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Hurkyl is offline
Jun7-09, 02:18 PM
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As I said, functions are contravariant, so a function on B
Functions are contravariant on their domain, but covariant on their codomain.

Well, that's somewhat of an abuse of language. More accurately, "the set of functions from X to Y" is a functor contravariant in the variable X and covariant in the variable Y.

If I denote it by Hom(X,Y), then:

For any function f:Y->Z, I have f*:Hom(X,Y)->Hom(X,Z) given by f*(g) = f o g

For any function f:W->X, I have f*:Hom(X,Y)->Hom(W,Y) given by f*(g) = g o f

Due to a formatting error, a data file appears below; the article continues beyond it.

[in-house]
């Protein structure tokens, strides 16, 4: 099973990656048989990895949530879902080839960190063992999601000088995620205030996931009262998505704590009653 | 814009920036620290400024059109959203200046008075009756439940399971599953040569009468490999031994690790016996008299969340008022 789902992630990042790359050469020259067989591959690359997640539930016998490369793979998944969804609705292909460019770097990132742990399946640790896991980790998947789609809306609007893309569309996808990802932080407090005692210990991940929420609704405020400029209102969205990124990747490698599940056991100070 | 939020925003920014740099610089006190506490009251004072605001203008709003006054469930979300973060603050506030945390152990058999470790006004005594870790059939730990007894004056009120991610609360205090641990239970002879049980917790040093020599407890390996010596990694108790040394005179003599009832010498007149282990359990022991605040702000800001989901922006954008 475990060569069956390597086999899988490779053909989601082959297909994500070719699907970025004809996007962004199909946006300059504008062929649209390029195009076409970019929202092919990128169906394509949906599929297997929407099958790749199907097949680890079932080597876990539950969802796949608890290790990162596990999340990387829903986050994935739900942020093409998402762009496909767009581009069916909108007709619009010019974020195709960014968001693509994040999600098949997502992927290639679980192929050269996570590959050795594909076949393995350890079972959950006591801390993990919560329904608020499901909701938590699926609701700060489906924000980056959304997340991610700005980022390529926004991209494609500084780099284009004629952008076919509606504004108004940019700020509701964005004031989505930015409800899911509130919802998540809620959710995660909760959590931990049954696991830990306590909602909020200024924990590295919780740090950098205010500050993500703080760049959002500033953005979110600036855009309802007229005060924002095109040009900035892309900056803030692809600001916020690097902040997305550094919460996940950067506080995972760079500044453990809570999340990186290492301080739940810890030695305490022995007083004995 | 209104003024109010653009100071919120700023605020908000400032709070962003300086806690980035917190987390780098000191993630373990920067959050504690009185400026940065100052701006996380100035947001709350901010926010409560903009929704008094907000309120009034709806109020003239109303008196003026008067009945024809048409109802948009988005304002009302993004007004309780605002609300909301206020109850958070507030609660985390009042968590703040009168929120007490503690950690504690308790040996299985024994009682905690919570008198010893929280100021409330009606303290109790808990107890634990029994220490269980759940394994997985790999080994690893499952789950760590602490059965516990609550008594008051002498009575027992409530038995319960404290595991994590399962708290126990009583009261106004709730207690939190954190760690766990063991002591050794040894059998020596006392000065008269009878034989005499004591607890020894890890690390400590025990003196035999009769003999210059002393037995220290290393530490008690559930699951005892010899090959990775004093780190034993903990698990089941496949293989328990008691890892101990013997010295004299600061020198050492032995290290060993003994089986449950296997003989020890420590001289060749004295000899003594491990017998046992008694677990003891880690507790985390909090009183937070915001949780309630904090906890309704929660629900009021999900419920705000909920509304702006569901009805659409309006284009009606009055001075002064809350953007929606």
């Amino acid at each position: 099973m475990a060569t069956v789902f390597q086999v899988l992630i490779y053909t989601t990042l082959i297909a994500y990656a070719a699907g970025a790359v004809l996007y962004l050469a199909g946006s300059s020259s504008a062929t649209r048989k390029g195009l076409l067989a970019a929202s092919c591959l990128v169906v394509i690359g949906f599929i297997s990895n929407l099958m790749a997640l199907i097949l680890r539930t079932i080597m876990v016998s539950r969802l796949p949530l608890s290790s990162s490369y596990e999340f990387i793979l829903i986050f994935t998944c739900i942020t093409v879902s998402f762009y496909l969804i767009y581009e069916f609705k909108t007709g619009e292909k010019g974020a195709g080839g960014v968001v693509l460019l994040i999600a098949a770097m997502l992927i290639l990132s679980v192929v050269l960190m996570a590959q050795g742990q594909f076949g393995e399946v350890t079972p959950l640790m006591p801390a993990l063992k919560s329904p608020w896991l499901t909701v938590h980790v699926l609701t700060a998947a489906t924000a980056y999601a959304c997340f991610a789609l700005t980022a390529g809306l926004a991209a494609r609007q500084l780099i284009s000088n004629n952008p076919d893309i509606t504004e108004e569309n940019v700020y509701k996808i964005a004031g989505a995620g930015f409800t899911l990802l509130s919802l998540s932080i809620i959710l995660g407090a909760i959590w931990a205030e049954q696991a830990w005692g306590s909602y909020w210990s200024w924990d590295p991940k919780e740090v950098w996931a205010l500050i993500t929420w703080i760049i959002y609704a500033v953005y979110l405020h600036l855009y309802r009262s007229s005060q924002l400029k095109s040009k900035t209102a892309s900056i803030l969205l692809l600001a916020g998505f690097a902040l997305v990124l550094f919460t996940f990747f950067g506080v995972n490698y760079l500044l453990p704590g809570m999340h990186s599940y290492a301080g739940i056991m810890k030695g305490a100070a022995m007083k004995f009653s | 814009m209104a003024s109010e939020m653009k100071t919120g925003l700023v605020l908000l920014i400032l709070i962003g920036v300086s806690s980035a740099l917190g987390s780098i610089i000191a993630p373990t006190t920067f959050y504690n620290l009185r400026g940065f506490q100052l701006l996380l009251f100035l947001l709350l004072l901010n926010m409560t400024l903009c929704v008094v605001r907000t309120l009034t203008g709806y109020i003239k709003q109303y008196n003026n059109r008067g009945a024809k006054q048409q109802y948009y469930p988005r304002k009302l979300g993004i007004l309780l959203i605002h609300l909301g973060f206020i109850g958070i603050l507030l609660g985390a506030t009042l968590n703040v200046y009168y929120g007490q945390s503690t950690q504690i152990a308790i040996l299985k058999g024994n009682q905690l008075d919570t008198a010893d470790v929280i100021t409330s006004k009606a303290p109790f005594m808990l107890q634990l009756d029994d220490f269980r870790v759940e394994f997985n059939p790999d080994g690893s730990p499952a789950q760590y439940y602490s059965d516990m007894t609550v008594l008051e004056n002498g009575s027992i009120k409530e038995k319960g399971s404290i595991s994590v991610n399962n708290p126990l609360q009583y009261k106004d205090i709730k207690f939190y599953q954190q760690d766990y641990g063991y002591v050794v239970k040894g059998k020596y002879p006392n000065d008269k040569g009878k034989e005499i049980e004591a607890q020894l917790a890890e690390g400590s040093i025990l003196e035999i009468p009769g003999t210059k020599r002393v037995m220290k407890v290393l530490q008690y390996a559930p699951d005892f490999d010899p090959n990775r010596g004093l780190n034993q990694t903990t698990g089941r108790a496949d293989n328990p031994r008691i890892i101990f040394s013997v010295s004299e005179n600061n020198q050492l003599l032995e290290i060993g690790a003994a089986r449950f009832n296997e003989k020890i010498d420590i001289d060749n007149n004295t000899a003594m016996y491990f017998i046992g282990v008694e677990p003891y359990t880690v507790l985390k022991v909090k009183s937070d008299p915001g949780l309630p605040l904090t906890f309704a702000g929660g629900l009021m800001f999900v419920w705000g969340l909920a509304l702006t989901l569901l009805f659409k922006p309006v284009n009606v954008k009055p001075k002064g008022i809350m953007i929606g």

For an example in the setting of manifolds, recall that for a manifold M, we define a "curve on M" to be a continuous function [0,1]->M. This is a case where we fix the domain and vary the codomain, so curves get pushed around covariantly: given any continuous function f:M->N and curve c on M, we have a pushforward curve f*(c) on N, given by f*(c) = f o c.